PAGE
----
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Bringing Home Your New Pet

Karen Hapgood

Getting a new pet is exciting for all! If you are single this is a new buddy/side kick. Someone to run with; watch TV with, or just go out cruising. If you have a family you have just acquired a new protector, clown, confidant, and playmate for you and your children.

As excited as the human family is; remember how stressed and afraid your new pet may be. When preparing for your new pet set aside a few days to be at home to help your new pet get settled in. Find a permanent place for the food and water bowls. Have a crate handy with plenty of bedding. This crate will serve as a potty training aid as well as a private, safe place for your pet to go when he/she feels overwhelmed. Get a variety of toys so your pet will stay entertained rather than find his or her own amusement with your furniture or drapes.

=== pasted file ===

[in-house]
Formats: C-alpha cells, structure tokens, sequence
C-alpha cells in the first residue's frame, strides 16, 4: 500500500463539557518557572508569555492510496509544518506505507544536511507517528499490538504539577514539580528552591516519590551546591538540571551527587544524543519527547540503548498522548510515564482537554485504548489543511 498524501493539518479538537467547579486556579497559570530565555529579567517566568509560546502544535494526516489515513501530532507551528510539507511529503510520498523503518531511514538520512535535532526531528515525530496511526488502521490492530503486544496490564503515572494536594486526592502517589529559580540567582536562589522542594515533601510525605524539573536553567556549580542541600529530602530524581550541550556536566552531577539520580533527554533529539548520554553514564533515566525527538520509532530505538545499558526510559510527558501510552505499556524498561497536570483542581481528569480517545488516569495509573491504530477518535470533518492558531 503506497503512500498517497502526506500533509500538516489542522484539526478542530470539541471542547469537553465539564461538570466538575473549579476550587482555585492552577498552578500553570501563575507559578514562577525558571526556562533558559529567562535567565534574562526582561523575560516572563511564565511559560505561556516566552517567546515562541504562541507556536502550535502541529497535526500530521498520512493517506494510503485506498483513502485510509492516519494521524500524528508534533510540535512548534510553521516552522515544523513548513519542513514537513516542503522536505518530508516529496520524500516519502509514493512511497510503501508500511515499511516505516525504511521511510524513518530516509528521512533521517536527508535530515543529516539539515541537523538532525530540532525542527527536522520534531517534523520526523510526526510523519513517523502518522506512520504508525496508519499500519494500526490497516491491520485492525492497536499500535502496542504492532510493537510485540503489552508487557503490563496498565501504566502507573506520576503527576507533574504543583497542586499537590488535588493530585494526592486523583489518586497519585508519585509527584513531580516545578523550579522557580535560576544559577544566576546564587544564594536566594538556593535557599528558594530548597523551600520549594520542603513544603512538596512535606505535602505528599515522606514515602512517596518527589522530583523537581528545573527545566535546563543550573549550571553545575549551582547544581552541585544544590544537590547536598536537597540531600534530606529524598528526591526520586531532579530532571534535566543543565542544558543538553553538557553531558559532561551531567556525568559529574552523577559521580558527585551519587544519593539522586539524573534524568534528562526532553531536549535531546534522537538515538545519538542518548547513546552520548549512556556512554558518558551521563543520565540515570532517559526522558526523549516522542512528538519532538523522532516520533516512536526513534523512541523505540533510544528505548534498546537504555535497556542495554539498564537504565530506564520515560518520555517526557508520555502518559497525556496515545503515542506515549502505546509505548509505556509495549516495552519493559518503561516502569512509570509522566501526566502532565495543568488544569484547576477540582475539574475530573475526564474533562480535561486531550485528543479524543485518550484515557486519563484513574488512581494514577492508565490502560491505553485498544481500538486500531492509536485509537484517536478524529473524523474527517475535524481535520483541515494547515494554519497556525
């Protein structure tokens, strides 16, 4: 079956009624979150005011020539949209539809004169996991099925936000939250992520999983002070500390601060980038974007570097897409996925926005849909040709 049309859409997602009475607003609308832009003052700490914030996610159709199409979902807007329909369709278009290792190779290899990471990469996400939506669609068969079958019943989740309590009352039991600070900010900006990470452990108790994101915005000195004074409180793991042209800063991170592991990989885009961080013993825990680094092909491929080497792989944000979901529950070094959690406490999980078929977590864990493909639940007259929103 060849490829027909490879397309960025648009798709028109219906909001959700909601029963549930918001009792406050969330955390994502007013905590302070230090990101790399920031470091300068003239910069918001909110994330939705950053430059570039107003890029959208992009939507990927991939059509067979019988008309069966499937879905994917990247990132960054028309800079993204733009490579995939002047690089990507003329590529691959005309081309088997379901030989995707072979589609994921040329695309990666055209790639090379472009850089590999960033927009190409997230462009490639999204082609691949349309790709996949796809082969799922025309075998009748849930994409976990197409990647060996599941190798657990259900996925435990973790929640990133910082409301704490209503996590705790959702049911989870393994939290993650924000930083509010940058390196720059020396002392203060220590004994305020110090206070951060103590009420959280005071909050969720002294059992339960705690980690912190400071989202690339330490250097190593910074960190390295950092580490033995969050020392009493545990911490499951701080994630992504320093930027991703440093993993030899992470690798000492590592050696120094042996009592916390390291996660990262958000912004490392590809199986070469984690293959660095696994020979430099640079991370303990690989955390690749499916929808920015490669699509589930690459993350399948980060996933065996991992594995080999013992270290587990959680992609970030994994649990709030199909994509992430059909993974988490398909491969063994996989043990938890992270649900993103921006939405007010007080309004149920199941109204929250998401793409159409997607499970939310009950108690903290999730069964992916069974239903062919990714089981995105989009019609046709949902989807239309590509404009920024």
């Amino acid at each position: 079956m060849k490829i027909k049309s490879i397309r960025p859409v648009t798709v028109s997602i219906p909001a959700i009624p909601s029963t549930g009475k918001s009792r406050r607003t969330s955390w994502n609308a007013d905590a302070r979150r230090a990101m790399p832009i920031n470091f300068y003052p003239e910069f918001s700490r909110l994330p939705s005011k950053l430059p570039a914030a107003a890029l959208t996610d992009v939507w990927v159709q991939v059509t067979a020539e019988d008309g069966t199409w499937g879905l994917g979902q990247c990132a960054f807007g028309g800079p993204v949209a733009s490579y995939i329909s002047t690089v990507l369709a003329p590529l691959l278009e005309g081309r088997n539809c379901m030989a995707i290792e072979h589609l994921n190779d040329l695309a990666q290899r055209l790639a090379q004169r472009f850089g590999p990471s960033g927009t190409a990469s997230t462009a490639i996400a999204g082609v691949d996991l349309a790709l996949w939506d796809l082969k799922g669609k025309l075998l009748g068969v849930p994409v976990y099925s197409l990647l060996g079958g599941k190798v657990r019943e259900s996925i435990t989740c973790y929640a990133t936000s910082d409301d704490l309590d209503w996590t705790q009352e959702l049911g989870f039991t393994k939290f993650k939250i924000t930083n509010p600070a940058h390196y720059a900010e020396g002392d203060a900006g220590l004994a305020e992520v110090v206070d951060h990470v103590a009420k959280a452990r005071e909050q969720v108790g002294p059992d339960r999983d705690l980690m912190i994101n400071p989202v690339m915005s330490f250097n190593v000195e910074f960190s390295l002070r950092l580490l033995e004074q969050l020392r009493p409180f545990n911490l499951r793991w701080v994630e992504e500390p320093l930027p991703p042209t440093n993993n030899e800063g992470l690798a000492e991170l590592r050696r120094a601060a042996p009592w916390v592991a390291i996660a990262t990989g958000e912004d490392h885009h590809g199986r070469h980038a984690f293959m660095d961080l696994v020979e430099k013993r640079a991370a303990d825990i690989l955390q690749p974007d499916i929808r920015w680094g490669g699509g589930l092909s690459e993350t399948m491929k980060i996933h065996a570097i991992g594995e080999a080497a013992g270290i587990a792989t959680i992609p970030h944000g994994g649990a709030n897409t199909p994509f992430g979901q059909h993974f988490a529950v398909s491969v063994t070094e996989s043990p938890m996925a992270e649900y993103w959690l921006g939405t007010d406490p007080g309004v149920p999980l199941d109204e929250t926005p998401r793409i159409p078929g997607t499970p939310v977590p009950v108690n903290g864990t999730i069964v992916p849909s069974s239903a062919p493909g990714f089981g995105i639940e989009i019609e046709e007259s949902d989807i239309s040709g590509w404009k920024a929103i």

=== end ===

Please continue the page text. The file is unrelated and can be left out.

On the first day – slowly introduce your pet to areas of the house they are allowed to be in. Show them the correct door to go to when a potty break is necessary. Potty breaks in the beginning should be done every 2 hours; when they first wake up, within 20 minutes of finishing a meal, and just before bedtime. I recommend that you remove food and water at least 2-3 hours prior to bedtime. Potty breaks should last a minimum of 20 minutes. Remember everything outside is new and adventurous so sometimes it takes a while for ‘Spot’ to remember why he is out there.

These first few days are also the time to set limits. Is your pet going to be allowed on the furniture? On the beds? In the kitchen?

Using gentle but firm commands for any type of correction will serve you better in the long run. Yelling and hitting may be an automatic reaction for some but will only make your pet fearful of you. Never ever call your pet to you to correct them. It will only make them unsure the next time you call him.

Please take your time and be patient. It will pay off in the long run.

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